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Executive Summary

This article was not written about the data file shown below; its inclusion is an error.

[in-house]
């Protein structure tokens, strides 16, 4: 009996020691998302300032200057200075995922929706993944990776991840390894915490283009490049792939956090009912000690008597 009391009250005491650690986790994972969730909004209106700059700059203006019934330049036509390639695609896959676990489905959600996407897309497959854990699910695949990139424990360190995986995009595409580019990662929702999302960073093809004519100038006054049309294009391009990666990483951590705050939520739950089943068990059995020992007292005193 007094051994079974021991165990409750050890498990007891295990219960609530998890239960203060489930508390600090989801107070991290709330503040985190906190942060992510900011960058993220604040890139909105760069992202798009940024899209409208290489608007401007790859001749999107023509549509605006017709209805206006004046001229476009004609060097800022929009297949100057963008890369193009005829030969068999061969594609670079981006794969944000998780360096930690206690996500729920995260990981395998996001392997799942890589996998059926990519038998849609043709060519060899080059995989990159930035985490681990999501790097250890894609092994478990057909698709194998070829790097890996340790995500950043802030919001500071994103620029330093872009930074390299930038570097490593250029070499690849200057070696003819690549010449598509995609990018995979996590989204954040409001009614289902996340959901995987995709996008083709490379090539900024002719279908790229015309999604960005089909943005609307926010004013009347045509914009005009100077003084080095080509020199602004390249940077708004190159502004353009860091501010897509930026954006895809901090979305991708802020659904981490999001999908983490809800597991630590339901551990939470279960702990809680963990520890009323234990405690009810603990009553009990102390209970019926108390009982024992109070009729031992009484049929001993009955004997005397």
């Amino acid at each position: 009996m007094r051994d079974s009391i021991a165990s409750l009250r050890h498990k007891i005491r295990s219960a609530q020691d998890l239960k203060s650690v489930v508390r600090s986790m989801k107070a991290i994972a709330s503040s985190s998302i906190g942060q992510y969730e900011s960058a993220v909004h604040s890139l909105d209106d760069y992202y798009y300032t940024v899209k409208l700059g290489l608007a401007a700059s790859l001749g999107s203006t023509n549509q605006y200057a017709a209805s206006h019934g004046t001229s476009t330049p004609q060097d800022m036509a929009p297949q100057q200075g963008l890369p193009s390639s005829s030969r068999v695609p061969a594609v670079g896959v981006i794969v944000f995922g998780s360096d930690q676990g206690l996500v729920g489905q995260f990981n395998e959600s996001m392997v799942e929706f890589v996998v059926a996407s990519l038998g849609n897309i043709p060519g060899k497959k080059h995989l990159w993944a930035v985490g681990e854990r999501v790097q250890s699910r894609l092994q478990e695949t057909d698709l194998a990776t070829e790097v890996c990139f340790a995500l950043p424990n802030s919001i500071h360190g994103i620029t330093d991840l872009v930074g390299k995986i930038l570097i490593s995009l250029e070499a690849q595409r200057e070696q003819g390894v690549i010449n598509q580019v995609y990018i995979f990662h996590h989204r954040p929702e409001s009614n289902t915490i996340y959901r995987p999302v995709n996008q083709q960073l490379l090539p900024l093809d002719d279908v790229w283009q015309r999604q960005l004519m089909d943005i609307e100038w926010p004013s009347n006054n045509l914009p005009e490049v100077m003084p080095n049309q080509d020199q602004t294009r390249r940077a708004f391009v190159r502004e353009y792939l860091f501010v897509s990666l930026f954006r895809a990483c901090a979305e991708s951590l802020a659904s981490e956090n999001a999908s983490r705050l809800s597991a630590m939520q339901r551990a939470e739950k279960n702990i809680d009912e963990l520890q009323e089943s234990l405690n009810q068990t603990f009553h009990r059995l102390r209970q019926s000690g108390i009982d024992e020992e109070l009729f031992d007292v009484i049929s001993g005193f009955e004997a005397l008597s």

In excess of 12 generic companies could be the subject of U.S. Attorney's criminal investigations, according to a memo prepared by Rep. Dingell's (D-Mich.) Energy & Commerce Oversight subcommittee released at the Dec. 19 hearing. The memo notes that "corruption, fraud and false statements are the subject of the grand jury inquiry, but enough facts have emerged to implicate more than a dozen generic drug firms, and scores of individuals, in [fraudulent] activity." "Criminal charges and related actions are expected to play out through 1991 and well into 1992," the subcommittee memo notes. "Just as alarming is the frequency of problems with adherence to FDA regulations," the memo states. The memo lists the regulatory status of 30 generic companies. In addition, FDA Generic Drug Compliance Chief Paul Vogel testified to continuing problems with certain companies (see chart on following pages for summaries and text of subcommittee and Vogel's comments on generic companies implicated in the investigations). American Therapeutics, Inc., which was among the first companies implicated in the scandal, is one of the generic firms that continues to be plagued by difficulties with the agency. ATI agreed to temporarily shut down operations on Dec. 18 to give FDA time to analyze information from the company's full-scale audit. Vogel said that "some of the audits that were spot-checked revealed that there were some significant discrepancies not picked up through the firm's own audit." Recently, ATI agreed to withdraw nine ANDAs based on prior false statements, Vogel noted. He said that "time will tell whether or not the audits were comprehensive and whether or not the firm's decisions based on those audit findings were responsible. FDA is going to closely scrutinize whatever has occurred at ATI." The subcommittee memo notes that four of the "supposedly independently audited ANDAs include false reporting of biobatch size with regard to thiothixene." Also FDA is "investigating a new report that ATI may have falsified its records regarding danazol to hide the use of an active ingredient from an unapproved source." The memo states: "The firm is quickly moving to the top of FDA's scofflaw list." Par, another generic firm implicated in the first round of the scandal, also was criticized by the subcommittee and Vogel. An audit recently completed by Par of 95% of its products was critiqued by the FDAer in his testimony to the subcommittee. "Where you have problems with falsifications of records, audits merely relying on what is in the records raise the prospect that you are confirming that false records corroborate each other," Vogel said. Consequently, Vogel noted that he has "encouraged the firm" to interview personnel to assess whether the records appear to be correct. One problem that the company has run into is that "individuals whose names appeared in records don't want to talk at all about the records," Vogel remarked. Dingell noted that "some 40 or more employees at Par and Quad have now engaged criminal counsel." And although most of Par's management has been replaced, Dingell said, "it is unclear that all responsible persons involved in the various frauds and false statement have been removed." Dingell likened the company self-audits to the "fox watching the chicken coop" and called the auditors "magnificent alchemists" who are supposed to be responsible for changing lead into gold. It is the auditors job, Dingell suggested to turn "falsehood and false ANDAs into a product which is all of a sudden no longer a threat to anybody." One of the firms the subcommittee believes to be under criminal investigation is Chelsea Labs. In February, FDA proposed to withdraw nine ANDAs of Chelsea Labs because of falsification of biobatch records. The company subsequently decided to conduct an audit of all of its ANDAs, approved and pending. "Those findings have demonstrated similar problems, that is, the rewriting of records in an area material to the approval for at least 11 more ANDAs," Vogel said. He added that the company has voluntarily withdrawn two ANDAs, and has stopped distribution of all the products with tainted ANDAs, but refuses to recall the products. Interpharm is also "believed to be under criminal investigation," the memo notes, for making false statements in its three clonidine ANDAs. In addition to the clonidine problems, the memo notes that "a recent regulatory letter was sent to Interpharm regarding GMP problems, including unapproved changes in other ANDAs." The subcommittee suggested that the actions of certain companies may warrant criminal investigations. For example, the memo states, several of Halsey Drug's pending applications "have apparently been determined to contain false statements and on that basis may well be referred for criminal investigation." The memo notes that the firm voluntarily withdrew the applications for sulfamethoxazole and trimethoprim after the "firm's records revealed that the raw materials alleged by the firm to be used in the biobatch were not received until sometime after the biobatch was allegedly produced." Two contract testing laboratories are also the targets of criminal investigations, the memo suggests. "PharmaKinetics and its now former chief scientific officer [Mark Perkal, PhD] have both been informed that they are targets of the Baltimore grand jury investigation," the memo notes. The other contract testing lab, Quality Research Labs "is believed to be under criminal investigation for the fabrication of certain test values resulting in false test results on in-process and finished products." UPDATE ON 30 GENERIC COMPANIES' COMPLIANCE RECORDS Excerpts from a House Oversight/Investigations subcommittee report prepared by Rep. Dingell (D-Mich.) on 30 generic companies and testimony by FDA Generic Drug Compliance Chief Paul Vogel at a Dec. 19 hearing before the subcommittee. ALRA -- FDA is "currently evaluating" the firm's response to GMP issues raised in an April 30 reg letter, which warned that FDA "is prepared as necessary to initiate proceedings to withdraw approval of ANDAs and revoke exemptions from batch certification requirements for antibiotic drug products" unless Alra brings its operations "into compliance with cGMPs." The letter further threatened that "the Agency is prepared to invoke regulatory sanctions provided under the law. These sanctions may include seizure and injunction." FDA inspections of Alra revealed that "certain batch operations" were recorded before they were performed, were recorded inaccurately, were recorded as completed for one batch but performed on another, or were incompletely recorded or missing. In addition, data was initially recorded other than in the batch production and control record, and some data were entered by persons other than the one performing the operations. "Each of these violations of GMP could have easily been used to cover fraud," the subcommittee stated. "If in fact the firm doesn't do the right thing we are prepared to aggressively pursue the remedies within the statute," Vogel told the subcommittee. AMERICAN THERAPEUTICS, INC. -- ATI has recently pleaded guilty to payoffs of FDA employees, and its CEO, Raju Vegesna, was convicted of bribery and is currently a fugitive belived to be in his native India, the subcommittee said. FDA has also "found with respect to several ANDAs...significant discrepancies relating to the manufacture or testing of...the biobatches," Vogel said. FDA has informed ATI that it is proceeding to withdraw nine ANDAs based on false statements material to the approval of the applications. ATI has told FDA that it plans to submit a voluntary request to withdraw the nine ANDAs. ATI commissioned an independent consultant to review existing ANDAs. The first four reviews have been audited by FDA and all four contain false information or discrepancies unidentified by the consultant. The company has discontinued marketing more than half of its products. "Last week, I informed ATI counsel that I was dissatisfied with the progresss of those audits and the reporting of the results to the agency...due to a number of events that were inconsistent with the company's repeated statements that they were being cooperative and providing full disclosures to the agency," Vogel said. "I told the ATI counsel to inform ATI management that given the slow pace of these audits, the fact that I was not being given conclusions on any of the audits in a timely manner, plus new evidence developed by our New York district office that some of the audits that were spot-checked revealed that there were some significant discrepancies not picked up through the firm's own audit. I told the firm in the interest of public health it should be shut down until the matter was resolved....They have in fact recalled three more products based on their findings," Vogel continued. "On Monday, Dec. 17 they submitted conclusions on all the audits" to FDA, Vogel said. On Dec. 18, "the firm agreed to voluntarily suspend distribution of products for a short period of time to give FDA the opportunity to digest this information before they resume production. Time will tell whether the audits were comprehensive and whether or not the firm's decisions based on those audit finds were responsible FDA is going to closely scrutinize whatever had occurred at ATI," Vogel noted. The subcommittee reported: "FDA is investigating a new report that ATI may have falsified its records regarding danazol to hide the use of an active ingredient from an unapproved source. In short, the subcommittee believes the firm is quickly moving to the top of FDA's scofflaw list." BARRE- NATIONAL -- Last year, Barre stopped distribution of 20 products and recalled three others. "It is believed that Barre-National's recurring problems are largely the result of poor manufacturing practices," the committee said. In the case of their topical hydrocortisone lotion, Barre only reported successes in its stability testing and not failures. During the summer, FDA "basically concluded that based on current evidence the firm had achieved a status of substantial compliance with current GMPs," Vogel told the subcommittee. "However, I understand that the district has just completed an inspection out there and the preliminary report from the district is that they again found some GMP problems....My sense is that it is not of the scale that prompted my testimony last year." BIOCRAFT -- Firm has had 16 recalls since 1978 and six mislabeling recalls since 1988, including a November, 1989 Class I recall of supposed chloroquine phosphate tablets that were actually furosemide tablets. FDA has discovered "many GMP issues" related to labeling and is "reportedly considering various regulatory options to correct this problem," the committee said. "Industry sources suggested that one of the firm's problems has to do with the educational level of its work force," the subcommittee added. "For whatever reason, the lack of adequate controls over the labeling process creates a continuing health hazard that the agency cannot ignore." The agency is "currently aggressively pursuing action to assure that [labeling] problems don't this particular firm," Vogel said. He told the subcommittee that Biocraft's "track record is not confidence inspiring." BIODECISIONS -- A March EIR of the contract research lab showed "widespread violations of good laboratory practices," the committee said. Companies that used Biodecisions' lab for approvals for narrow therapeutic range drugs have been asked to audit Biodecision's work. When those results are in, FDA will determine "the extent to which the broad therapeutic range drugs require auditing," the subcommittee said. BIOPHARMACEUTICS -- FDA "is currently considering rather drastic action with regard to the firm" after "the most recent FDA inspection showed very serious GMP violations," the subcommittee report states. Biopharmaceutics requested the withdrawal of six pending ANDAs after the inspection, and asked the agency to "return or destroy all paperwork relative to these filings in order to avoid any possible confusion with any filings we may prepare or file in the future, thank you very much for your cooperation," the report adds. A "for cause" inspection, which stemmed from the company's voluntary request to withdraw six pending ANDAs, "actually found significant discrepancies in the preapproval batch records that were gain the approval of various applications. Needless to say our investigation is not completed and we will continue to aggressively pursue that investigation," Vogel told the subcommittee. BOLAR -- Two of Bolar's executives have pleaded guilty to felonies pertaining to the falsification of Dyazide bioequivalency data. "It is believed," the committee said, "that Bolar substituted the innovator product for its own in at least three other instances." Furthermore, "false statements are believed to be pervasive in the Bolar submissions to FDA," the subcommittee added. Dozens of Bolar products are being voluntarily withdrawn or will "likely be the subject of FDA withdrawal actions in the near future," the subcommittee said. CHELSEA -- Firm has withdrawn two ANDAs containing false data. FDA has published notice of its intention to withdraw nine products, and is preparing notices for the withdrawal of 12 other ANDAs, the subcommittee report notes. "Chelsea is believed to be currently under criminal investigation for the falsifications in these applications," the subcommittee said. "Our investigation determined that there seemed to be a practice in the mid-to-late-1980s whereby before an ANDA was submitted...often the biobatch manufacturing records were rewritten to make them reflect procedures that actually were not used in manufacturing the biobatch. In doing so, essentially, they falsified the submission to FDA in an area that we consider material to the approval of the application...[and as a result nine ANDAs were downgraded to BX]," Vogel said. The firm has conducted an internal audit of 200 approved and pending applications, Vogel told the subcommittee. "Those problems have been submitted to us and so far our evaluation of those findings has demonstrated similar problems -- that is the rewriting of records in an area material to the approval for at least 11 more ANDAs. For those ANDAs we have told Chelsea that we are again going to proceed to downgrade the ratings and proceed to withdraw the applications," Vogel said. "In response to that preliminary notice of our intentions, Chelsea has strenuously argued that the products remain safe, effective and bioequivalent....Right now we are evaluating that response before making a final decision on downgrading and proceeding to withdraw. Aside from those products the firm has voluntarily withdrawn two ANDAs, where its own audit had disclosed that the records were falsified in the area of new formulations that were actually used for the biobatch," Vogel said. He said in his view the false statements should be subject to criminal prosecution. DANBURY PHARMACAL -- The firm "is not believed to be currently under criminal investigation," the subcommittee report states. However, the subcommittee did point out that former Vice Chairman William Haddad (now Vice Chairman of the parent company, Schein) was involved in working toward the approval of Bolar's generic version of Dyazide, which was the subject of a co-marketing agreement between Bolar and Danbury. The subcommittee also noted that, in May, FDA sent eight non-approvable letters to the firm on pending ANDAs because of unapproved changes in Danbury's stability program. DURAMED -- FDA is currently trying to get Duramed to recall all of its 1990 lots of conjugated estrogens, the subcommittee reported. The company has balked at this, according to the subcommittee report, and in doing so had made "the agency's task of removing the product from the market lengthy and time consuming." The committee added that "certain information that is apparently false in Duramed applications may warrant a criminal investigation." "Although the firm has recalled 20% of the [conjugated estrogens] lots made in 1990, we remain concerned about the remainder of the 1990 production in the marketplace. Since the firm has elected not to recall the remaining lots in distribution, the agency is aggressively pursuing available regulatory options to get the product off the market," Vogel told the subcommittee. HALSEY DRUG -- Several ANDAs "have apparently been determined to contain false statements and on that basis may well be referred for criminal investigation," the committee said. Two of the firm's voluntarily withdrawn ANDAs involved a combination of sulfamethoxazole and trimethoprim, which were produced before the recorded arrival of raw materials, the subcommittee stated. INTERPHARM -- Firm has had three of its approved applications withdrawn, has recalled all strengths of clonidine because of false statements in the application, and "is believed to be under criminal investigation," the subcommittee said. The company, under new management since December 1989, said it is unaware of any investigation involving the company or current management. KALIPHARMA -- Firm received a reg letter for "failure to adequately supervise contract testing of generic drugs by Quality Research Labs," the committee said. LYPHOMED -- "Lyphomed's GMP problems are legendary," the subcommittee said. A July inspection resulted in "yet another" reg letter in December regarding validation, lab controls, and test failure evaluation. PAR PHARMACEUTICAL -- Par has been "the subject of intense Subcommittee investigation." One of its founders, Ashok Patel, has pleaded guilty to paying illegal gratuities to FDAers. A number of its former execs took the fifth rather than testify, although the subcommittee did receive testimony about the involvement of another of the firm's founders, R. K. Patel, in the reformulation of generic Maxzide and subsequent efforts to obstruct FDA's investigation of that product. "The firm appears to have adopted a strategy of exhausting its administrative remedies preparatory to legal action," the subcommittee report contends. "The U.S. Attorney's investigation of fraud in Par applications is far from complete," the subcommittee noted. "Some 40 employees of Par and Quad are believed to have retained counsel in the ongoing inquiry by the U.S. Attorney into illegality in those firms' applications," the report adds. Par VP-Sales and Marketing Jeffrey Levine, in testimony before the subcommittee, "asserted that all the illegality at the firm was limited to the activity of two employees, Ashok Patel at Par and Dilip Shah at Quad," the report states. "In fact, Levine had been aware of the incident where R. K. Patel had order the substituion of a Maxzide sample requested by an FDA inspector. As a result of that revelation, the subcommittee referred Mr. Levine to the U.S. Attorney for investigation of possible violation of 18 U.S.C. 1001." The committee added that "it is unclear that all responsible persons involved in the various frauds and false statements have been removed from Par management." PHARMAFAIR -- Firm had five "serious" recalls in 1990 because of potency and stability problems. The subcommittee described one case where Pharmafair "apparently fabricated stability test data in response to a regulatory letter." The subcommittee said it "believed that the matter is in a criminal proceeding now before the Eastern District of New York." In addition, as a result of unapproved formulation changes, the company recalled all lots of 1% hydrocortisone in April. FDA has asked Pharmafair to recall all lots of .5% as well because stability testing does not support the product's expiration date. However, the subcommittee said, "Pharmafair has resisted FDA's recall requests and the agency is apparently considering seizing the product." PHARMAKINETICS -- "PharmaKinetics was intimately entangled in the Bolar and Vitarine generic Dyazide scandals," the subcommittee noted. The company and its former CEO are both the targets of a Baltimore grand jury investigation. "The firm has not announced, and perhaps does not yet know, why it has been targeted by the Baltimore grand jury. However, it would appear that it would be logically tied to the Dyazide incident," the committee said. PharmaKinetics had caught Bolar attempting a product substitution in 1982, but, the subcommittee said: "In hindsight, it is regrettable that Alan Woodman, the then-President of PharmaKinetics, elected to give Bolar an additional opportunity to correct its fraudulent behavior." PHARMACEUTICAL BASICS, INC. (DENVER) -- ANDAs are free of allegations of fraud or false statements. One PBI official, Raj Matkari, pled guilty to charges that he bribed Charles Chang of FDA. "In terms of GMPs, however, the firm's record is less than stellar," the subcommittee said. PBI's generic version of Bristol-Myers Squibb's Megace was demonstrated last December to be inequivalent, apparently because the product was produced with raw materials from a different source than the biobatch. The company, however, has thus far refused an FDA request to recall the product down to retail level, although it has discontinued distribution. The company has since submitted a new biostudy in hopes that FDA will "reinstate the therapeutic equivalence rating," Vogel told the subcommittee. PHARMACEUTICAL BASICS, INC. (MORTON GROVE) -- PBI purchased this facility from MY-K Laboratories soon after MY-K and its owner K. C. Bae were accused of paying illegal gratuities and producing controlled substances. Bae has been convicted in Maryland, but, the committee said, he "walked away from MY-K with $20 mil. and received a three month sentence and a $25,000 fine." However, the subcommittee added, "the Justice Department in Chicago still has K. C. Bae under investigation for some of the gross manufacturing deficiencies." PBI "has allegedly spent $2 mil." to clear up the GMP problems, including providing remedial English classes for employees. "Given the need for such classes, it is not surprising that there have been several very dangerous labeling mix-ups at this facility," the committee noted. PBI-Morton Grove has had one Class I recall this year, for metaproternol sulfate inhalation solution which may have been mislabelled as carbinoxamine compound drops. "The inadequate regard for human health in pursuit of profits at firms like MY-K is very worrisome to the Subcommittee and to FDA," the committee added. QUAD -- All of the Par subsidiary's production has been shut down and many of its products have been recalled pending independent audits, as a result of the discovery of false statements in ANDAs about drug potency ranges. "The U.S. Attorney for the District of Maryland is believed to be actively involved in an investigation of former Quad officials," the committee added. QUALITY RESEARCH LABS, INC. -- QRI is "believed to be under criminal investigation" for fabrications in its contract testing work for Sidmak and Kalipharma, the committee said. "The Subcommittee has no information to suggest that Sidmak or Kalipharma themselves are under criminal investigation for these activities, but it should be noted that, under FDA rules, companies have an obligation to audit" contract research, the committee added. QUANTUM PHARMICS -- The American Home Products subsidiary is now "for all practical purposes...out of business," the committee reported. "However, the criminal investigation is believed to be active." Following an FDA inspection of the facility, AHP elected to shut it down, recall its products, and withdraw its ANDAs. SIDMAK -- In January, FDA took over an investigation of the company then being conducted by the Inspector General at FDA's request, which proved only a GMP violation. A January follow-up inspection found "numerous significant GMP deviations," including inadequate validation and manufacturing processes for dipyridamole, the subcommittee reported. As a result of the inspection, Sidmak recalled all four lots of dipyridamole. SUPERPHARM CORP. -- FDA has published a Notice for Opportunity for Hearing involving three Superpharm products, and is preparing a fourth because "Superpharm has not been willing to voluntarily withdraw the ANDAs," the subcommittee report states. The committee also noted, however, that Superpharm has petitioned the agency to withdraw 11 other ANDAs and is preparing to withdraw 26 more, after discovery of multiple batch records for the same lot number and other violations. "We are told that firm has completed the audits of all of its approved and pending applications, which included 97 ANDAs," Vogel told the subcommittee. "FDA has not begun its comprehensive spot-checking of the audits that were conducted for Superpharm by one of its consultants -- that remains to be done. So we are not prepared to say that the firm has fixed all of its products and that all of the problem products have been appropriately dealt with," Vogel said. SYOSSET LABS -- Firm is the subject of "an ongoing FDA investigation to determine if criminal referrals are warranted" for falsified ANDAs, the committee said. A recent inspection, the subcommittee added, resulted in recommendations for a reg letter and "seizures for the manufacture of unapproved drugs." WARNER CHILCOTT -- The Warner-Lambert subsidiary is mentioned in the subcommittee memo "solely because its director of regulatory affairs was Milton Kaplan...the individual who purchased the now famous dinner for himself, K. C. Bae, and Marvin Seife." WATSON LABS -- In 1989, the firm received a reg letter regarding poor recordkeeping and deviations from GMPs in the production of furosemide tabs. More recently, Watson asked that five ANDAs be withdrawn for its diazepam products and an FDA investigation has caused concern about its generic Maxzide production. However, the committee reports that "neither Watson nor its principals have been charged in the generic drug scandal." WESTWARD PHARMACEUTICALS -- After being purchased by Moore Medical in 1988, the company was shut down by internal auditors and attorneys because of discrepancies in recordkeeping. "These discrepancies," the subcommittee memo states, "suggest the kind of potential fraud and false statements that have resulted in criminal investigations elsewhere." The company resumed production again before FDA had a chance to review the internal audit but agreed to suspend production a second time after the subcommittee began inquiries. The suspension was supposed to continue until a complete FDA review was conducted; however, the agency subsequently decided not to carry out a criminal investigation for fraud on the part of previous ownership. The subcommittee asserts that this FDA decision not to investigate "highlights one of the basic philisophical differences the subcommittee has had with the agency." "FDA recently sent WestWard a...regulatory letter advising the firm that unless it completes all of the necessary corrections in a timely manner, we are prepared to pursue administrative and/or legal measures to assure that the corrections indeed occur appropriately and in a permanent fashion," Vogel told the subcommittee. The firm temporarily stopped distribution of products again....It has submitted some information to the agency and we are currently evaluating the adequacy of the firm's response," Vogel noted. VITARINE -- The subcommittee claims that in addition to substituting an innovator product for its own in bioequivalence tests, "Vitarine has numerous other apparently fraudulent and false statements in documents, including instances of overstating of batch size, missing documents, missing product records, discrepancies between company records and the ANDAs submitted to the FDA." The subcommittee also asserts that "the firm has attempted to place the blame for all of its problems on Steve Colton," who "had been hired away from Cord in 1987 to supervise product formulation and, basically, the building of a large product inventory for Vitarine." Vitarine has been forced to recall "essentially" all distributed products based on ANDA approvals obtained during Colton's tenure at the firm. The company voluntarily withdrew its Dyazide ANDA and nine other ANDAs were withdrawn by the agency after Notice of Opportunity for Hearing. The subcommittee reports that "additional notices of Opportunity for Hearing preparatory to withdrawal have been issued by FDA on 20 other Vitarine applications...however Vitarine is contesting the FDA's attempts to withdraw these tainted approvals." Two other former Vitarine employees and the firm itself "are believed to be under active criminal investigation." ZENITH LABORATORIES -- FDA was unable to discover "significant GMP or fraud or false statement problems" when they carried out a special inspection of Zenith in 1989. However, since that time, the subcommittee reports that additional recalls of Zenith products have been necessary. The company had to recall 10 batches of their conjugated estrogens product last year. Several former Zenith executives have been charged with providing meals to Marvin Seife and at least one executive may be implicated in criminal proceedings.